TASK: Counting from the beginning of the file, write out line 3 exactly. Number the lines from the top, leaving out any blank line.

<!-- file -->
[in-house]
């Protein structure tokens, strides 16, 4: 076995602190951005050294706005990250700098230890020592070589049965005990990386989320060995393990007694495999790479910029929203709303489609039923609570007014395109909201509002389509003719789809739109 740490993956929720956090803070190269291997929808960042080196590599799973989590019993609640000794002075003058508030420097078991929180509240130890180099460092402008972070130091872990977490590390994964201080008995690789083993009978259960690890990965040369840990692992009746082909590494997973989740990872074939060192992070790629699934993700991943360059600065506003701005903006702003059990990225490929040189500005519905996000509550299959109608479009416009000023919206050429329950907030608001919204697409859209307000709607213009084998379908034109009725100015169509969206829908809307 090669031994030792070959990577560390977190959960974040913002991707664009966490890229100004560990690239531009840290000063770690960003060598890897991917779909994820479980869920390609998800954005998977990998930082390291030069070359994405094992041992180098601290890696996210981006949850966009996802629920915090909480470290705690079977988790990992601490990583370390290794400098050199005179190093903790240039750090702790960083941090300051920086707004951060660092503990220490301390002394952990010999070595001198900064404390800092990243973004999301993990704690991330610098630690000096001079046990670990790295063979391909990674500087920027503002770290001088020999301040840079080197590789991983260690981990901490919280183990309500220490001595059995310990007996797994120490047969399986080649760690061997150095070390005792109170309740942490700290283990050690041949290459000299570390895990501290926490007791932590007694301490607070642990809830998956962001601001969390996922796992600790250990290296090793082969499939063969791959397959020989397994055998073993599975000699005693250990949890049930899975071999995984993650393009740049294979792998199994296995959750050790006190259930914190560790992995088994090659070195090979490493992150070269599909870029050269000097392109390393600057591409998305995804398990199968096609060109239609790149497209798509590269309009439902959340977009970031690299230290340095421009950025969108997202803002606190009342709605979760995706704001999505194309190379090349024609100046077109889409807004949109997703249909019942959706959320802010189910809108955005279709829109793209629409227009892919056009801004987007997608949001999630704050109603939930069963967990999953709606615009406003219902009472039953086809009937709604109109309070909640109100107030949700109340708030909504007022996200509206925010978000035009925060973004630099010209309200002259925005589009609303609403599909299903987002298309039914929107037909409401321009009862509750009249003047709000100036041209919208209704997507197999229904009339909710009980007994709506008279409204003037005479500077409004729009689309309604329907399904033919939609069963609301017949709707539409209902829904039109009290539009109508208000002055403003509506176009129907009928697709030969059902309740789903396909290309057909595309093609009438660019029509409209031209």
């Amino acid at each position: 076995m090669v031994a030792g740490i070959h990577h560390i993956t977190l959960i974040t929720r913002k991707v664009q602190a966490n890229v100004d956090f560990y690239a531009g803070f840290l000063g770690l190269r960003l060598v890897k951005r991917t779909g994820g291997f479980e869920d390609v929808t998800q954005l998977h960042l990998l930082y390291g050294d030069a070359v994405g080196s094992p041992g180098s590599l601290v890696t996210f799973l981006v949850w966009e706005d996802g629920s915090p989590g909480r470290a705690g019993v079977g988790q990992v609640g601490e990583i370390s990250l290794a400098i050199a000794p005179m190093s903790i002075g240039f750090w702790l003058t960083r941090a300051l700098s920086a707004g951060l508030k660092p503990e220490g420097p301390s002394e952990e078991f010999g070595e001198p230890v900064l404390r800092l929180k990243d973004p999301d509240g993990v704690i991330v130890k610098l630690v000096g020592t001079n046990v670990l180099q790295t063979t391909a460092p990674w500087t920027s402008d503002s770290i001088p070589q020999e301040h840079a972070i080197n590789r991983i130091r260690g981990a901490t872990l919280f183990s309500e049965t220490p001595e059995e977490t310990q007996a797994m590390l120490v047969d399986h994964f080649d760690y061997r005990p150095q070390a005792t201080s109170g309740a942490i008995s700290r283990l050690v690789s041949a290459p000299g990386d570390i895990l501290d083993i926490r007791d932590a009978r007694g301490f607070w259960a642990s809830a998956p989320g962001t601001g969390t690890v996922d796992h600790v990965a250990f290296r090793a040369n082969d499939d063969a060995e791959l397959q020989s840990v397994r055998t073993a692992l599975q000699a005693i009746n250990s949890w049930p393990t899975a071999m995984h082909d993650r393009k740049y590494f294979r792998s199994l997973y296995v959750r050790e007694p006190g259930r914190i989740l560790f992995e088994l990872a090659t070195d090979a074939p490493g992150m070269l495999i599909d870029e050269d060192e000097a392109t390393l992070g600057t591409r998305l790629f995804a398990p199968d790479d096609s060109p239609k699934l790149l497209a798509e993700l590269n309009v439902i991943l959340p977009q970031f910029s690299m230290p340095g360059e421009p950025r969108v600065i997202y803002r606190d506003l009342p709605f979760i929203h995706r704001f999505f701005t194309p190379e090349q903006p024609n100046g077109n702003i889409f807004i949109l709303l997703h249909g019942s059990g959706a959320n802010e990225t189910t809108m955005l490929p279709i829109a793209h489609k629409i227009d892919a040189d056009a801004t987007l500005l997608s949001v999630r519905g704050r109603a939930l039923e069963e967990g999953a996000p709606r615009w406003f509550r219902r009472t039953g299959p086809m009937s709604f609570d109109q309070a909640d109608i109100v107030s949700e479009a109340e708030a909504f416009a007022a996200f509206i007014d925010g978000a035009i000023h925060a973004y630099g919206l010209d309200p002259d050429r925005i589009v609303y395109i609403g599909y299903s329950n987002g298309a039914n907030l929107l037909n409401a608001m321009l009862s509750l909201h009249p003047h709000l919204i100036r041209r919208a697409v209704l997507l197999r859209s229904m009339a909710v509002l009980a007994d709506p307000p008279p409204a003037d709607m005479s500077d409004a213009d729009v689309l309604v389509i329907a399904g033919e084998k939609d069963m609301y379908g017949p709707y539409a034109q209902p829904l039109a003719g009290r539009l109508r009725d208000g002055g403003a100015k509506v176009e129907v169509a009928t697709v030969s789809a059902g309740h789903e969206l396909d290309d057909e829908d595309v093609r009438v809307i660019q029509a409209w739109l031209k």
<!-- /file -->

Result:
């Amino acid at each position: 076995m090669v031994a030792g740490i070959h990577h560390i993956t977190l959960i974040t929720r913002k991707v664009q602190a966490n890229v100004d956090f560990y690239a531009g803070f840290l000063g770690l190269r960003l060598v890897k951005r991917t779909g994820g291997f479980e869920d390609v929808t998800q954005l998977h960042l990998l930082y390291g050294d030069a070359v994405g080196s094992p041992g180098s590599l601290v890696t996210f799973l981006v949850w966009e706005d996802g629920s915090p989590g909480r470290a705690g019993v079977g988790q990992v609640g601490e990583i370390s990250l290794a400098i050199a000794p005179m190093s903790i002075g240039f750090w702790l003058t960083r941090a300051l700098s920086a707004g951060l508030k660092p503990e220490g420097p301390s002394e952990e078991f010999g070595e001198p230890v900064l404390r800092l929180k990243d973004p999301d509240g993990v704690i991330v130890k610098l630690v000096g020592t001079n046990v670990l180099q790295t063979t391909a460092p990674w500087t920027s402008d503002s770290i001088p070589q020999e301040h840079a972070i080197n590789r991983i130091r260690g981990a901490t872990l919280f183990s309500e049965t220490p001595e059995e977490t310990q007996a797994m590390l120490v047969d399986h994964f080649d760690y061997r005990p150095q070390a005792t201080s109170g309740a942490i008995s700290r283990l050690v690789s041949a290459p000299g990386d570390i895990l501290d083993i926490r007791d932590a009978r007694g301490f607070w259960a642990s809830a998956p989320g962001t601001g969390t690890v996922d796992h600790v990965a250990f290296r090793a040369n082969d499939d063969a060995e791959l397959q020989s840990v397994r055998t073993a692992l599975q000699a005693i009746n250990s949890w049930p393990t899975a071999m995984h082909d993650r393009k740049y590494f294979r792998s199994l997973y296995v959750r050790e007694p006190g259930r914190i989740l560790f992995e088994l990872a090659t070195d090979a074939p490493g992150m070269l495999i599909d870029e050269d060192e000097a392109t390393l992070g600057t591409r998305l790629f995804a398990p199968d790479d096609s060109p239609k699934l790149l497209a798509e993700l590269n309009v439902i991943l959340p977009q970031f910029s690299m230290p340095g360059e421009p950025r969108v600065i997202y803002r606190d506003l009342p709605f979760i929203h995706r704001f999505f701005t194309p190379e090349q903006p024609n100046g077109n702003i889409f807004i949109l709303l997703h249909g019942s059990g959706a959320n802010e990225t189910t809108m955005l490929p279709i829109a793209h489609k629409i227009d892919a040189d056009a801004t987007l500005l997608s949001v999630r519905g704050r109603a939930l039923e069963e967990g999953a996000p709606r615009w406003f509550r219902r009472t039953g299959p086809m009937s709604f609570d109109q309070a909640d109608i109100v107030s949700e479009a109340e708030a909504f416009a007022a996200f509206i007014d925010g978000a035009i000023h925060a973004y630099g919206l010209d309200p002259d050429r925005i589009v609303y395109i609403g599909y299903s329950n987002g298309a039914n907030l929107l037909n409401a608001m321009l009862s509750l909201h009249p003047h709000l919204i100036r041209r919208a697409v209704l997507l197999r859209s229904m009339a909710v509002l009980a007994d709506p307000p008279p409204a003037d709607m005479s500077d409004a213009d729009v689309l309604v389509i329907a399904g033919e084998k939609d069963m609301y379908g017949p709707y539409a034109q209902p829904l039109a003719g009290r539009l109508r009725d208000g002055g403003a100015k509506v176009e129907v169509a009928t697709v030969s789809a059902g309740h789903e969206l396909d290309d057909e829908d595309v093609r009438v809307i660019q029509a409209w739109l031209k």